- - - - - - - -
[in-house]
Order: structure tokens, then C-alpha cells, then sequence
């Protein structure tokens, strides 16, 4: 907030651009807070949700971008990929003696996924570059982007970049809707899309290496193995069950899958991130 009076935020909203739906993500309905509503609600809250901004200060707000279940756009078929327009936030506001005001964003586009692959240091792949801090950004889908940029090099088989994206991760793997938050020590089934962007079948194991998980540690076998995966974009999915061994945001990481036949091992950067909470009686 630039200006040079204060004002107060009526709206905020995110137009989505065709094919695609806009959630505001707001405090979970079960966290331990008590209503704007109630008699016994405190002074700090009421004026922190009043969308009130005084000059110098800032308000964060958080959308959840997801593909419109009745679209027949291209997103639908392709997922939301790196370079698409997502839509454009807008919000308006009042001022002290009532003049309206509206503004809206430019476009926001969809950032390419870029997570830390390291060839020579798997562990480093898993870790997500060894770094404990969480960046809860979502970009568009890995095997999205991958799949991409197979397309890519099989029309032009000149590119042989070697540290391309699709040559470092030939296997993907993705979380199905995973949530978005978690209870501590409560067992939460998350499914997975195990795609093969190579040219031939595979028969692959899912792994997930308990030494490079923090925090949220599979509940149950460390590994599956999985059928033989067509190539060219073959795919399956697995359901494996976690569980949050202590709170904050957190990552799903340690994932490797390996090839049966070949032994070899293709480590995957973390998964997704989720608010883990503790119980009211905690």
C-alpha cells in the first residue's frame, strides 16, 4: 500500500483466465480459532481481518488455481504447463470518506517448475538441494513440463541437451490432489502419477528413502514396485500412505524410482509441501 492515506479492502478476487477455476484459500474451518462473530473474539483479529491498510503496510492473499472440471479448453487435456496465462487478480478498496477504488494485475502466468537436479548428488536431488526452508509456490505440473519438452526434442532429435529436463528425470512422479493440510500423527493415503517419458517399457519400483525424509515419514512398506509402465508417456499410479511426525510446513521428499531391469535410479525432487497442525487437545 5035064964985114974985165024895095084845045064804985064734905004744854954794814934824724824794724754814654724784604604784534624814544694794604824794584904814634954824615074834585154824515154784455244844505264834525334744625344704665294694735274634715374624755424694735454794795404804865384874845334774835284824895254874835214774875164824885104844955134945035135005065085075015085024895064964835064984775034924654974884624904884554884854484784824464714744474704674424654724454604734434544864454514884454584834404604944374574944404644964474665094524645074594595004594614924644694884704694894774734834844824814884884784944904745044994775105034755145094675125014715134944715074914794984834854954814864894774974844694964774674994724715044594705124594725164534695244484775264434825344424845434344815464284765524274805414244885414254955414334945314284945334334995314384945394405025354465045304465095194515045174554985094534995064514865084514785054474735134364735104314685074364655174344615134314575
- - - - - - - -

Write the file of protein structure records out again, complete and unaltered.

[in-house]
Order: structure tokens, then C-alpha cells, then sequence
């Protein structure tokens, strides 16, 4: 907030651009807070949700971008990929003696996924570059982007970049809707899309290496193995069950899958991130 009076935020909203739906993500309905509503609600809250901004200060707000279940756009078929327009936030506001005001964003586009692959240091792949801090950004889908940029090099088989994206991760793997938050020590089934962007079948194991998980540690076998995966974009999915061994945001990481036949091992950067909470009686 630039200006040079204060004002107060009526709206905020995110137009989505065709094919695609806009959630505001707001405090979970079960966290331990008590209503704007109630008699016994405190002074700090009421004026922190009043969308009130005084000059110098800032308000964060958080959308959840997801593909419109009745679209027949291209997103639908392709997922939301790196370079698409997502839509454009807008919000308006009042001022002290009532003049309206509206503004809206430019476009926001969809950032390419870029997570830390390291060839020579798997562990480093898993870790997500060894770094404990969480960046809860979502970009568009890995095997999205991958799949991409197979397309890519099989029309032009000149590119042989070697540290391309699709040559470092030939296997993907993705979380199905995973949530978005978690209870501590409560067992939460998350499914997975195990795609093969190579040219031939595979028969692959899912792994997930308990030494490079923090925090949220599979509940149950460390590994599956999985059928033989067509190539060219073959795919399956697995359901494996976690569980949050202590709170904050957190990552799903340690994932490797390996090839049966070949032994070899293709480590995957973390998964997704989720608010883990503790119980009211905690």
C-alpha cells in the first residue's frame, strides 16, 4: 500500500483466465480459532481481518488455481504447463470518506517448475538441494513440463541437451490432489502419477528413502514396485500412505524410482509441501 492515506479492502478476487477455476484459500474451518462473530473474539483479529491498510503496510492473499472440471479448453487435456496465462487478480478498496477504488494485475502466468537436479548428488536431488526452508509456490505440473519438452526434442532429435529436463528425470512422479493440510500423527493415503517419458517399457519400483525424509515419514512398506509402465508417456499410479511426525510446513521428499531391469535410479525432487497442525487437545 5035064964985114974985165024895095084845045064804985064734905004744854954794814934824724824794724754814654724784604604784534624814544694794604824794584904814634954824615074834585154824515154784455244844505264834525334744625344704665294694735274634715374624755424694735454794795404804865384874845334774835284824895254874835214774875164824885104844955134945035135005065085075015085024895064964835064984775034924654974884624904884554884854484784824464714744474704674424654724454604734434544864454514884454584834404604944374574944404644964474665094524645074594595004594614924644694884704694894774734834844824814884884784944904745044994775105034755145094675125014715134944715074914794984834854954814864894774974844694964774674994724715044594705124594725164534695244484775264434825344424845434344815464284765524274805414244885414254955414334945314284945334334995314384945394405025354465045304465095194515045174554985094534995064514865084514785054474735134364735104314685074364655174344615134314575